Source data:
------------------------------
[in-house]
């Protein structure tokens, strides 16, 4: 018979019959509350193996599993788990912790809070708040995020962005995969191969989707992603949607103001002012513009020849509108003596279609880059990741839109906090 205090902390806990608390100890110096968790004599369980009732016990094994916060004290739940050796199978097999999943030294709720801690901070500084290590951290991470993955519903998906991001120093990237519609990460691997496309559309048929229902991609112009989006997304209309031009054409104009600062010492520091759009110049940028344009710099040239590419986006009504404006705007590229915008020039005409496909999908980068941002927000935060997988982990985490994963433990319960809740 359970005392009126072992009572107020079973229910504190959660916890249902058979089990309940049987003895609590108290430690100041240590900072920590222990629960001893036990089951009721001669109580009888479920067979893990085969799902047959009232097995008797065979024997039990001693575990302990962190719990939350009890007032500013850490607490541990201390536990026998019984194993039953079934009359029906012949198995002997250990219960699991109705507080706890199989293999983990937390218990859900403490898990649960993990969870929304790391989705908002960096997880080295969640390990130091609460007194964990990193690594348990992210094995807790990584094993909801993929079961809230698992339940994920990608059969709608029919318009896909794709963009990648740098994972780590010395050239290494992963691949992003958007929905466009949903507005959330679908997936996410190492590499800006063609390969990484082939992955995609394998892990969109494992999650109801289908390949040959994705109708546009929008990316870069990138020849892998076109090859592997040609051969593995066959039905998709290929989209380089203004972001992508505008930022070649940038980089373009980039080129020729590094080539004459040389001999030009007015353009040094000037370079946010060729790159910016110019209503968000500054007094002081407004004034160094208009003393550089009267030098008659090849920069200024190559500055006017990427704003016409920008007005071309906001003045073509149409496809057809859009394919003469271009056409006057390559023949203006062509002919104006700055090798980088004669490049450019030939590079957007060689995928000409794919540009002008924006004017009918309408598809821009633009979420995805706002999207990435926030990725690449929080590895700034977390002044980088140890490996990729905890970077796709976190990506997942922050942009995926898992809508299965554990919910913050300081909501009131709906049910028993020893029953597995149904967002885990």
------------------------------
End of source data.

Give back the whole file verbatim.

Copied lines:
[in-house]
């Protein structure tokens, strides 16, 4: 018979019959509350193996599993788990912790809070708040995020962005995969191969989707992603949607103001002012513009020849509108003596279609880059990741839109906090 205090902390806990608390100890110096968790004599369980009732016990094994916060004290739940050796199978097999999943030294709720801690901070500084290590951290991470993955519903998906991001120093990237519609990460691997496309559309048929229902991609112009989006997304209309031009054409104009600062010492520091759009110049940028344009710099040239590419986006009504404006705007590229915008020039005409496909999908980068941002927000935060997988982990985490994963433990319960809740 359970005392009126072992009572107020079973229910504190959660916890249902058979089990309940049987003895609590108290430690100041240590900072920590222990629960001893036990089951009721001669109580009888479920067979893990085969799902047959009232097995008797065979024997039990001693575990302990962190719990939350009890007032500013850490607490541990201390536990026998019984194993039953079934009359029906012949198995002997250990219960699991109705507080706890199989293999983990937390218990859900403490898990649960993990969870929304790391989705908002960096997880080295969640390990130091609460007194964990990193690594348990992210094995807790990584094993909801993929079961809230698992339940994920990608059969709608029919318009896909794709963009990648740098994972780590010395050239290494992963691949992003958007929905466009949903507005959330679908997936996410190492590499800006063609390969990484082939992955995609394998892990969109494992999650109801289908390949040959994705109708546009929008990316870069990138020849892998076109090859592997040609051969593995066959039905998709290929989209380089203004972001992508505008930022070649940038980089373009980039080129020729590094080539004459040389001999030009007015353009040094000037370079946010060729790159910016110019209503968000500054007094002081407004004034160094208009003393550089009267030098008659090849920069200024190559500055006017990427704003016409920008007005071309906001003045073509149409496809057809859009394919003469271009056409006057390559023949203006062509002919104006700055090798980088004669490049450019030939590079957007060689995928000409794919540009002008924006004017009918309408598809821009633009979420995805706002999207990435926030990725690449929080590895700034977390002044980088140890490996990729905890970077796709976190990506997942922050942009995926898992809508299965554990919910913050300081909501009131709906049910028993020893029953597995149904967002885990």